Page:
tax inspector investigating financial documents through magnifying glass, forensic accounting or financial forensics, inspecting offshore company financial papers, documents and reports.

Regulatory compliance actions by the Ontario Securities Commission (OSC) against investment dealers, fund managers and other registered firms continued to decline in fiscal 2020.

According to the latest annual report from the OSC’s Compliance and Registrant Regulation (CRR) branch, the regulator took 93 compliance actions — such as issuing warnings, imposing registration conditions and levying suspensions — in fiscal 2020 (the 12-month period ended March 31), down from 105 actions in fiscal 2019.

The decline continued a trend that started the previous year. The CRR branch took 135 actions in 2018.

The number of instances in which registration was denied continued to decline. There were 34 denials in 2020, down from 45 in 2019 and 63 in 2018.

The CRR report pointed to added regulatory guidance on registration disclosure as a key reason for the decline in registration refusals over the past couple of years.

The report also noted that early-stage interventions with firms “has led to firms reviewing and, in 17 cases this year, withdrawing a number of applications that might otherwise have resulted in denial of registration.”

The report also said that the CRR made six referrals to enforcement — the most serious compliance action — in 2020, down from 10 in 2019, but up from 2018, when there were four referrals.

The most common deficiencies identified in the report stemmed from weaknesses in firms’ compliance systems, which accounted for 40% of the total issues uncovered by CRR, including 9% that amounted to “serious” shortcomings.

The other top areas where serious issues were found continued to be know-your-client (KYC) and know-your-product requirements, suitability (8%) and conflicts of interest (7%).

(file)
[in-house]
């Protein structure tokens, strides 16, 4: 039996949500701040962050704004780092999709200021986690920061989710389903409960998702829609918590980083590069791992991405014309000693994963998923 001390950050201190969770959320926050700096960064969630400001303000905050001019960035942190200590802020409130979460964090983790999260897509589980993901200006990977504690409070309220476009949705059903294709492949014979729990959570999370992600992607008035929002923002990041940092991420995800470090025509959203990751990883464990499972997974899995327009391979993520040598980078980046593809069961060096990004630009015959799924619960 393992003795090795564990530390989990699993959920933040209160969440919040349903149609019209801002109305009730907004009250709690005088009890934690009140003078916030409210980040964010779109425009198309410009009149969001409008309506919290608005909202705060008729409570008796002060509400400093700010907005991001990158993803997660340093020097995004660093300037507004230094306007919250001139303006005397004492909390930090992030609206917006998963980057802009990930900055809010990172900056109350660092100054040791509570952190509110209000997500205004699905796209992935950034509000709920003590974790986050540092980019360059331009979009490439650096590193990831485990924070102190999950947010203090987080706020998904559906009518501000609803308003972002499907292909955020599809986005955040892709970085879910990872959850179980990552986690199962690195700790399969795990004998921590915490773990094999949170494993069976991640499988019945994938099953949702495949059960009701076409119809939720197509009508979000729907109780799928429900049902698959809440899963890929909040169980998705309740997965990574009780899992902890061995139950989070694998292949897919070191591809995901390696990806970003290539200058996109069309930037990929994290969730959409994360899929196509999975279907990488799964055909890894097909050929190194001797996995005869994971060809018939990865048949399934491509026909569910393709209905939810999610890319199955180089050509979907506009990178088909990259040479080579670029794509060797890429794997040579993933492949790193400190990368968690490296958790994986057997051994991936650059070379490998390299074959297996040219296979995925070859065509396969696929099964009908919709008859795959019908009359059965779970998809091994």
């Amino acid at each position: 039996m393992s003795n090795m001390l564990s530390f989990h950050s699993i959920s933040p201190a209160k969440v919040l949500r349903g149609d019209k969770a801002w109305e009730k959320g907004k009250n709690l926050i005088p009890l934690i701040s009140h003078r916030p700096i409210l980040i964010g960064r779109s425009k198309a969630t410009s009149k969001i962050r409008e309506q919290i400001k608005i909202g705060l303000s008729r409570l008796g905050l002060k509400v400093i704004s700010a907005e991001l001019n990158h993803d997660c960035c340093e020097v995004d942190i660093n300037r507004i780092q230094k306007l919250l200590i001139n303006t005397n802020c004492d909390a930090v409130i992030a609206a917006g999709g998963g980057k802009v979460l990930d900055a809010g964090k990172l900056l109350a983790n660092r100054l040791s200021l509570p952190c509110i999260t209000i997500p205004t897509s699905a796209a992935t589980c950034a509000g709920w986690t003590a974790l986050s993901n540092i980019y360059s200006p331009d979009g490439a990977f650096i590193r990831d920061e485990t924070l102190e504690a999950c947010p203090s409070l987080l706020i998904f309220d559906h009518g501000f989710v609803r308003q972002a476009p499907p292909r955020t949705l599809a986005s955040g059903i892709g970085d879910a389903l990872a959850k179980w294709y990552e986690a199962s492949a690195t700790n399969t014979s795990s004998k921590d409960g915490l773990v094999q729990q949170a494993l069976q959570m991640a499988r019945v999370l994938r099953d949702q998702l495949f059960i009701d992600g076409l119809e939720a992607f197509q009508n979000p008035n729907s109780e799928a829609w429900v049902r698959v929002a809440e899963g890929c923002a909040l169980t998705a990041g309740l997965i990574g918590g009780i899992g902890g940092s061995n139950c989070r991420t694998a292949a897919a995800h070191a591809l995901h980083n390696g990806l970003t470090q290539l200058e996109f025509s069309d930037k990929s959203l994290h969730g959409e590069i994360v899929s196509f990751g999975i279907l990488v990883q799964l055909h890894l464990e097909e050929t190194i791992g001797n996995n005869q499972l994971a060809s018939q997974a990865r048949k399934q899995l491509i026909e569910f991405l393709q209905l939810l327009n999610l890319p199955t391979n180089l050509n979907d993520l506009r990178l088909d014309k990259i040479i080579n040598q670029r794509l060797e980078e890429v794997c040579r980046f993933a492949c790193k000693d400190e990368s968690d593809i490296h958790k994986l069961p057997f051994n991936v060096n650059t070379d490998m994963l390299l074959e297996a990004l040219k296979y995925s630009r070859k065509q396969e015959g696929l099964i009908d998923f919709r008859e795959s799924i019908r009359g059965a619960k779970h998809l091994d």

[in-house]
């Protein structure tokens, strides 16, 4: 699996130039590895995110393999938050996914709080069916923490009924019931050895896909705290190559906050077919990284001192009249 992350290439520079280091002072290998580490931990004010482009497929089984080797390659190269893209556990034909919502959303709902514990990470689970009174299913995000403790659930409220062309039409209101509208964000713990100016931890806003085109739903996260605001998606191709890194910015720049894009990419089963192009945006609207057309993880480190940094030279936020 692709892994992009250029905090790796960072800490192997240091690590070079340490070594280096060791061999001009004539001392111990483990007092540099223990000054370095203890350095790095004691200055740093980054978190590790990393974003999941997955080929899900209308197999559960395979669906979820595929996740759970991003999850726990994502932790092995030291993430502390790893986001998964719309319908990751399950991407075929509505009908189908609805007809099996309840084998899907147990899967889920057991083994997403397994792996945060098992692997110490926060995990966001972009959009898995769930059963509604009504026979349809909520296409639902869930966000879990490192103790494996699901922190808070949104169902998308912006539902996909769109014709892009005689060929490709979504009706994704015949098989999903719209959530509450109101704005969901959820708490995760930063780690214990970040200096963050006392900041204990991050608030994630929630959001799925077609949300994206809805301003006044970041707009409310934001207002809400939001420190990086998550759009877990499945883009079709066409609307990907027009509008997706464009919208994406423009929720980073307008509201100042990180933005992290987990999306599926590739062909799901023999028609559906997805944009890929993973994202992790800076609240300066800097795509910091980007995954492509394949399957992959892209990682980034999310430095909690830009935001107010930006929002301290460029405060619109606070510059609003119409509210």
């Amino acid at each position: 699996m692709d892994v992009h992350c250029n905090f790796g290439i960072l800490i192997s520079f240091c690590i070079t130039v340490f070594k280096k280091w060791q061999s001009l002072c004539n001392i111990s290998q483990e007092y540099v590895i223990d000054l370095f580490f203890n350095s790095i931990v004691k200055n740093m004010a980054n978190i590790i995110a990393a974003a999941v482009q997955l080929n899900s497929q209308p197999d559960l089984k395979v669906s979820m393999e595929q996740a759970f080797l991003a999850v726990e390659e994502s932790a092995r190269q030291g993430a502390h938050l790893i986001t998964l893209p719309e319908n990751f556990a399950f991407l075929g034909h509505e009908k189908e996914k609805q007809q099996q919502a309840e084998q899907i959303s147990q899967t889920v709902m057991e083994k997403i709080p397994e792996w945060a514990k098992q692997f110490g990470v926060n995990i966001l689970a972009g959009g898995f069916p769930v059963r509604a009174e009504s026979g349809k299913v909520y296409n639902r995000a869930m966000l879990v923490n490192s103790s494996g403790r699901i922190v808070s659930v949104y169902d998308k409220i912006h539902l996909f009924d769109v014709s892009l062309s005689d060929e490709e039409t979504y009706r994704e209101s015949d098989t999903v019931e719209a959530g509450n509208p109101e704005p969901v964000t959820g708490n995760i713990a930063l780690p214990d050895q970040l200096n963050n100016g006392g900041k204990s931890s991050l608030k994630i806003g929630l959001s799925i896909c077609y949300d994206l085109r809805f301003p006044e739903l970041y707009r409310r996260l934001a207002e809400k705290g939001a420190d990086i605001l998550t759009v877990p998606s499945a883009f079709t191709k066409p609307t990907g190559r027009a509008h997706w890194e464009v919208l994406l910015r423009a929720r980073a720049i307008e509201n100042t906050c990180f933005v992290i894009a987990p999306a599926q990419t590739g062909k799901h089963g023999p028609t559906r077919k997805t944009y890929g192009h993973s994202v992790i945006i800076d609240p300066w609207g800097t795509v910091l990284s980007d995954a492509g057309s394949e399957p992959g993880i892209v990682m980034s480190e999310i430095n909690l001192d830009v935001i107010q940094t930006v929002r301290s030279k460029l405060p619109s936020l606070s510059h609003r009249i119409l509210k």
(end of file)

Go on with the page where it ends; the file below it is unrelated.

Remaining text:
Regulators found that compliance with KYC and suitability obligations had generally improved compared with previous years, but there were continued deficiencies in areas such as the collection and documentation of up-to-date KYC information, failing to properly evaluate concentration risk and inappropriate use of client-directed trade instructions.

“Registrants are encouraged to use the summary report as a self-assessment tool to strengthen systems of compliance, internal controls and supervision,” said Debra Foubert, director of the CRR branch.

For the 2021 fiscal year, the CRR branch’s priorities will include assessing the fallout from Covid-19 on industry firms.

For the time being, those reviews are taking place remotely, as both industry and regulatory staff are largely still working from home due to the pandemic.

In addition to studying the effects of Covid-19, CRR also signalled that its reviews will focus on firms’ complaint-handling processes, marketing practices (including ESG offerings) and suitability (including concentration risk), among other things.

The report also details the work of the OSC’s LaunchPad unit with innovative businesses, provides a status update on measures to reduce firms’ regulatory burdens and reviews ongoing policy work that impacts firms, such as the implementation of the client-focused reforms.